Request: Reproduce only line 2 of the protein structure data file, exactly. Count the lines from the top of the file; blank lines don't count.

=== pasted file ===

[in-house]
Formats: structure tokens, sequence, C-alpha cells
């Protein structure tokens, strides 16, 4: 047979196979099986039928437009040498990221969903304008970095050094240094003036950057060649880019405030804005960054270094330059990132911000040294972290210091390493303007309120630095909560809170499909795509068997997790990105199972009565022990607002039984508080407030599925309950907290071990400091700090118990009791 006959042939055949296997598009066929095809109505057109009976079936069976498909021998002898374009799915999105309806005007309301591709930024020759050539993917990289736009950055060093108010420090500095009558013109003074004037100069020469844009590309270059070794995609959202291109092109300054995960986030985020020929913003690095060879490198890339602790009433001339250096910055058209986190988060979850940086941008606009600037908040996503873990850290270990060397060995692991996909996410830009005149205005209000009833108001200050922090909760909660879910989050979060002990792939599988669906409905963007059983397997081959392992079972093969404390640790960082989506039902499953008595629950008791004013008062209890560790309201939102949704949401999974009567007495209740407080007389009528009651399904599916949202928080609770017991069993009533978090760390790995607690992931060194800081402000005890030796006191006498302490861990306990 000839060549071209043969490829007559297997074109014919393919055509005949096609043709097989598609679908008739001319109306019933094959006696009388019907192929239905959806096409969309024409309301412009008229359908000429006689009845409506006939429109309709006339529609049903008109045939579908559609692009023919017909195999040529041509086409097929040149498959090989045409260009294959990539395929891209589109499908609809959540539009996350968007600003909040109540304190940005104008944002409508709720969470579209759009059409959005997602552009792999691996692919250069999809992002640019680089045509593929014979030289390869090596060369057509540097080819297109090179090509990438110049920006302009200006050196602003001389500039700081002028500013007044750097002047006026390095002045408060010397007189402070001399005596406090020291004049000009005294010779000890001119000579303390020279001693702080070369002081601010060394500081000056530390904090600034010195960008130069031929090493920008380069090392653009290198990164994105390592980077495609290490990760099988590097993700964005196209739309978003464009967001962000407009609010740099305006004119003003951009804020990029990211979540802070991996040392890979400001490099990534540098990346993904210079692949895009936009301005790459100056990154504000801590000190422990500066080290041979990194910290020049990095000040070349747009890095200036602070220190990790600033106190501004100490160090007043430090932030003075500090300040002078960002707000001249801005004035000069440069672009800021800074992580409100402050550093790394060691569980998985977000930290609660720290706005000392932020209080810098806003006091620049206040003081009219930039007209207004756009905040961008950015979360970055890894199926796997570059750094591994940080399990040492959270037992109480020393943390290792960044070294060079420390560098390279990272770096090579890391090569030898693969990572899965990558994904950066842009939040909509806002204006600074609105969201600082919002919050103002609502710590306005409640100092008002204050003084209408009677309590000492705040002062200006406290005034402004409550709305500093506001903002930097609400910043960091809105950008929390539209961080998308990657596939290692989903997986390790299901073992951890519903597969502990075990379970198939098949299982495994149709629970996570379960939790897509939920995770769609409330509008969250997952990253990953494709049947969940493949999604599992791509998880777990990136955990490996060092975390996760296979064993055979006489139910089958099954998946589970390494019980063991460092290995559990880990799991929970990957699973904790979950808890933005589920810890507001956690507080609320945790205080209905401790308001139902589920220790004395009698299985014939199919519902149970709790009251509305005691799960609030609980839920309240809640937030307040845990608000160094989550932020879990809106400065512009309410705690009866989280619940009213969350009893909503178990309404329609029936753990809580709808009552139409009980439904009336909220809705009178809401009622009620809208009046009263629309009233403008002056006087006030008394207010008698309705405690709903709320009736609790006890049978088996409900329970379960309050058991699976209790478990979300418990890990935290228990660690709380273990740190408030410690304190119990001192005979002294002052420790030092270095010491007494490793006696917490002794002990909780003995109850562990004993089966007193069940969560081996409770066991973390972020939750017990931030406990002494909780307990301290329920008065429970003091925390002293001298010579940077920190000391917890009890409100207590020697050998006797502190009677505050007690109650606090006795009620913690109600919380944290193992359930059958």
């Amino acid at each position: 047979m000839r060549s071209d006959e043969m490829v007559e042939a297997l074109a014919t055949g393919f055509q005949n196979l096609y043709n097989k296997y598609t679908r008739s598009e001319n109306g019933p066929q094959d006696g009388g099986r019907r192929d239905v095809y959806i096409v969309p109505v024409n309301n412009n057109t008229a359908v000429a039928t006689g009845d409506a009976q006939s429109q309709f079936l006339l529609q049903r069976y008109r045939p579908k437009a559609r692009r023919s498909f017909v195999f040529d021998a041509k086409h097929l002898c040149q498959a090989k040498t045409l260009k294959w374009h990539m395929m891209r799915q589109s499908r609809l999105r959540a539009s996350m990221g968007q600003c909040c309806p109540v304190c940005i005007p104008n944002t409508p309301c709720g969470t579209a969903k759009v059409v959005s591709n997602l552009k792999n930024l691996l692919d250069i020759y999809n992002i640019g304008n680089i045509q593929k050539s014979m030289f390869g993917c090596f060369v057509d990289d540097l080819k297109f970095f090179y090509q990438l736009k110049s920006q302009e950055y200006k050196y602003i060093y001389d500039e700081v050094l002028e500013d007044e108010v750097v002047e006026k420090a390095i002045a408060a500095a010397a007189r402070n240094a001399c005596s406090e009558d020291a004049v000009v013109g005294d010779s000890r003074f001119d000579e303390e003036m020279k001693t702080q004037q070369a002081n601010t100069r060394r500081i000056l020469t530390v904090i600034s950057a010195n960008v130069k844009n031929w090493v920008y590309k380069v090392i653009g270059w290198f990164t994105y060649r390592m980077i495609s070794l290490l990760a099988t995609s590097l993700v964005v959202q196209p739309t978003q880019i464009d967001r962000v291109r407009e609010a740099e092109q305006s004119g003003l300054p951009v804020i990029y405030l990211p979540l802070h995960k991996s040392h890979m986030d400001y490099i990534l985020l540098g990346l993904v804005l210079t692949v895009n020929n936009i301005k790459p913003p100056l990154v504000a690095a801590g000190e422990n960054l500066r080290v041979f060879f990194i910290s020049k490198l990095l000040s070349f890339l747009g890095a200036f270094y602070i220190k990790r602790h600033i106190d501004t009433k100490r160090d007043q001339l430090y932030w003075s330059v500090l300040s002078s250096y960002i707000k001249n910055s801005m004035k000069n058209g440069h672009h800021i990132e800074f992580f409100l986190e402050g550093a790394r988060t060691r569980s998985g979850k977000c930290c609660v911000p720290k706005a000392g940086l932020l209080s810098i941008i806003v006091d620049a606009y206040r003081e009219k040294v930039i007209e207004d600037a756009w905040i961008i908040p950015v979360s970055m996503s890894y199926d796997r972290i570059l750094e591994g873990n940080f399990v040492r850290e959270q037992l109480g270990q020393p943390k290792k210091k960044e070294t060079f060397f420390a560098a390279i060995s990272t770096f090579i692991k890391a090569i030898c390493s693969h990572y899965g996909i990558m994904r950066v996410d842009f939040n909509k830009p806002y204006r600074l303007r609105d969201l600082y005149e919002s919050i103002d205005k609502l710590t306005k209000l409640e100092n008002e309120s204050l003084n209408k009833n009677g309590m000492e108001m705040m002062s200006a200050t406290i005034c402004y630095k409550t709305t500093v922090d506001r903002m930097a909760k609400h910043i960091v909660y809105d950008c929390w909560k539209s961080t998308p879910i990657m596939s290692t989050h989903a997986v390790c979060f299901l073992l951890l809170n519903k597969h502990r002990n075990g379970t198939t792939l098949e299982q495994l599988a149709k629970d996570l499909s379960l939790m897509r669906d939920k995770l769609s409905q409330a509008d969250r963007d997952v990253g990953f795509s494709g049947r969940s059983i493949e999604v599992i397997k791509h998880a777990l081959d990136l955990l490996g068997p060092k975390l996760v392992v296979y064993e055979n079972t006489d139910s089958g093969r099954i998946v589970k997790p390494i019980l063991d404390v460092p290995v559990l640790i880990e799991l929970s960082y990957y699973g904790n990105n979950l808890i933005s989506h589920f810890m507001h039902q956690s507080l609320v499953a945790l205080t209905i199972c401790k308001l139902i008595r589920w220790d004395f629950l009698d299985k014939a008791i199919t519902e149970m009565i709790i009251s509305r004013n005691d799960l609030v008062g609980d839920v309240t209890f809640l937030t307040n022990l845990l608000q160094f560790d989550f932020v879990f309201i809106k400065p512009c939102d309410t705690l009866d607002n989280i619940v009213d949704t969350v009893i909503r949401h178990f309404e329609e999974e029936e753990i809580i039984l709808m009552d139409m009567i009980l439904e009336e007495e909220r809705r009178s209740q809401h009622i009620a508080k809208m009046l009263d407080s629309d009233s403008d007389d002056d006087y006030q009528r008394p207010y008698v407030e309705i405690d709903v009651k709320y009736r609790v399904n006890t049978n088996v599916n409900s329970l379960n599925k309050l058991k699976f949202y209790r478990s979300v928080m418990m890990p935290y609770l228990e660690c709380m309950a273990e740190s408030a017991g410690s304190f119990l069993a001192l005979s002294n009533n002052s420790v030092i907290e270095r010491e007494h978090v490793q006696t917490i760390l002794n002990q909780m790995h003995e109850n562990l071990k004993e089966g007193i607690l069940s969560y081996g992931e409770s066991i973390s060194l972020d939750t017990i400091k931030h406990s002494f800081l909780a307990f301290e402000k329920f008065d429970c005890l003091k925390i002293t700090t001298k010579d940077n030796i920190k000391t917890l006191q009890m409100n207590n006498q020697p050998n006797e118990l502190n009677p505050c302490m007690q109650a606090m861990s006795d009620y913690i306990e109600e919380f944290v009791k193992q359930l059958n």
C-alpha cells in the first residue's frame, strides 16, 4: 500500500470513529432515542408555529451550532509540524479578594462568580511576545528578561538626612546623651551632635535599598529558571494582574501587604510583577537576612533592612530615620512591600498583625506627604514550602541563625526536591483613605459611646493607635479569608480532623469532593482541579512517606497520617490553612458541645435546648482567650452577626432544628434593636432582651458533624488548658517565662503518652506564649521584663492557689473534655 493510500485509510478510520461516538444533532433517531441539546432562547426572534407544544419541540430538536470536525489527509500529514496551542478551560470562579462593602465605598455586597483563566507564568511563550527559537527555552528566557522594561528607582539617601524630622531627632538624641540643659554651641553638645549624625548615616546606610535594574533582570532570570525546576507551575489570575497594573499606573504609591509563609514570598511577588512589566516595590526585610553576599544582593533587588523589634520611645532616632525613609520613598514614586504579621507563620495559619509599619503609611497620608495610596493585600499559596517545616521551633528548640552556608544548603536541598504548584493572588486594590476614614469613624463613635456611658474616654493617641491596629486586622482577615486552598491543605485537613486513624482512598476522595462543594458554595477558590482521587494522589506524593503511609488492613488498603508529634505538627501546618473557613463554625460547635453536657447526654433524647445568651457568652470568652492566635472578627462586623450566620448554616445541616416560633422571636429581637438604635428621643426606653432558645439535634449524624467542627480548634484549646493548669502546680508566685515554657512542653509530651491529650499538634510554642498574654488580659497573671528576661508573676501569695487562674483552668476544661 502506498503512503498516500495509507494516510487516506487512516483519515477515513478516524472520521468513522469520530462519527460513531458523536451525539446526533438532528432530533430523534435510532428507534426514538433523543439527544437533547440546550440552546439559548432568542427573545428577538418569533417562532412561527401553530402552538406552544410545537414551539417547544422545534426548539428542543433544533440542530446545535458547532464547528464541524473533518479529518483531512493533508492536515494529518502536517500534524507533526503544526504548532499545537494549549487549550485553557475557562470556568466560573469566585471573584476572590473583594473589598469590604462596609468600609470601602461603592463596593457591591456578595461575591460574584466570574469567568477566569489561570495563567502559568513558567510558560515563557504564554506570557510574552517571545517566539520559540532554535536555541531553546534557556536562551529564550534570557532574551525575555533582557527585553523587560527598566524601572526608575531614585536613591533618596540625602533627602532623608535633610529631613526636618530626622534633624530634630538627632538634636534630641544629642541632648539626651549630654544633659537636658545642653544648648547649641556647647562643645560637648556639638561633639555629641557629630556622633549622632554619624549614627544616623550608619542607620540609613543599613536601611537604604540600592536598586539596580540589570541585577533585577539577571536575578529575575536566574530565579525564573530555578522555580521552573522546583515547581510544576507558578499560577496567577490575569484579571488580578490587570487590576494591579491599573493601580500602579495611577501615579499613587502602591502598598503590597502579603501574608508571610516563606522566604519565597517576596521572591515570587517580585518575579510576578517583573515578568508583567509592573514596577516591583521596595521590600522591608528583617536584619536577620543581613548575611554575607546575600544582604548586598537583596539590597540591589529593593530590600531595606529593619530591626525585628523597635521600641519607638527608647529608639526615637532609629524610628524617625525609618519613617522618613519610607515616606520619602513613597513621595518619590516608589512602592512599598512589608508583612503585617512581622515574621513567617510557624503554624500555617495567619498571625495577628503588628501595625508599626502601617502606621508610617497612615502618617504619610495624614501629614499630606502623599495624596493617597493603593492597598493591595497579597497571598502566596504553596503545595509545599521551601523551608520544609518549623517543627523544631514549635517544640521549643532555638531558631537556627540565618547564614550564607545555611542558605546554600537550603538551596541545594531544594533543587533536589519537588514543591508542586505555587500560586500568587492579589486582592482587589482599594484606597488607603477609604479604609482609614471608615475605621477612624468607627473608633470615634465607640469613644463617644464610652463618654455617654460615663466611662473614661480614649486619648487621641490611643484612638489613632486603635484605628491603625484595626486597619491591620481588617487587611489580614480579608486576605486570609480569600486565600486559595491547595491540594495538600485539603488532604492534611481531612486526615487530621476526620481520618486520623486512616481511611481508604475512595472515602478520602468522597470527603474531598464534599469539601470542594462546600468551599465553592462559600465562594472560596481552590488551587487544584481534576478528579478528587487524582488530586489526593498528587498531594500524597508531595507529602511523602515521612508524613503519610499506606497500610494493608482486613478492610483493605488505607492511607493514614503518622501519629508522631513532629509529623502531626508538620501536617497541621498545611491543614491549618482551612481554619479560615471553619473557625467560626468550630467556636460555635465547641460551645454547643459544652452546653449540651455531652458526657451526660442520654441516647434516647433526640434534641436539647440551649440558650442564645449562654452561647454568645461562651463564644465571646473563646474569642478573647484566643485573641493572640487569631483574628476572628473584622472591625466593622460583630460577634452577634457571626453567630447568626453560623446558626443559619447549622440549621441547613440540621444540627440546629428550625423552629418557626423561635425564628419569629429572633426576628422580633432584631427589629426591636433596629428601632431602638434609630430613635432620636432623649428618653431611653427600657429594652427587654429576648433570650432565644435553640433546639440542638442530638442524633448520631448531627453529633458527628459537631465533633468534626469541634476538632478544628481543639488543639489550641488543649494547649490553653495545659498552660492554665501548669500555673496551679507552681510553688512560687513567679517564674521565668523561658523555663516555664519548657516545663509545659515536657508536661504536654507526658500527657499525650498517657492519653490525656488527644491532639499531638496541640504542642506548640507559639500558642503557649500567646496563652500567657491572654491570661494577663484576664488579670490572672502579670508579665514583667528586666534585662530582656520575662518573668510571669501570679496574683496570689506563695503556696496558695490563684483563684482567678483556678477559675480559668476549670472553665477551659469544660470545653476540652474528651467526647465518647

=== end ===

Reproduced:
Formats: structure tokens, sequence, C-alpha cells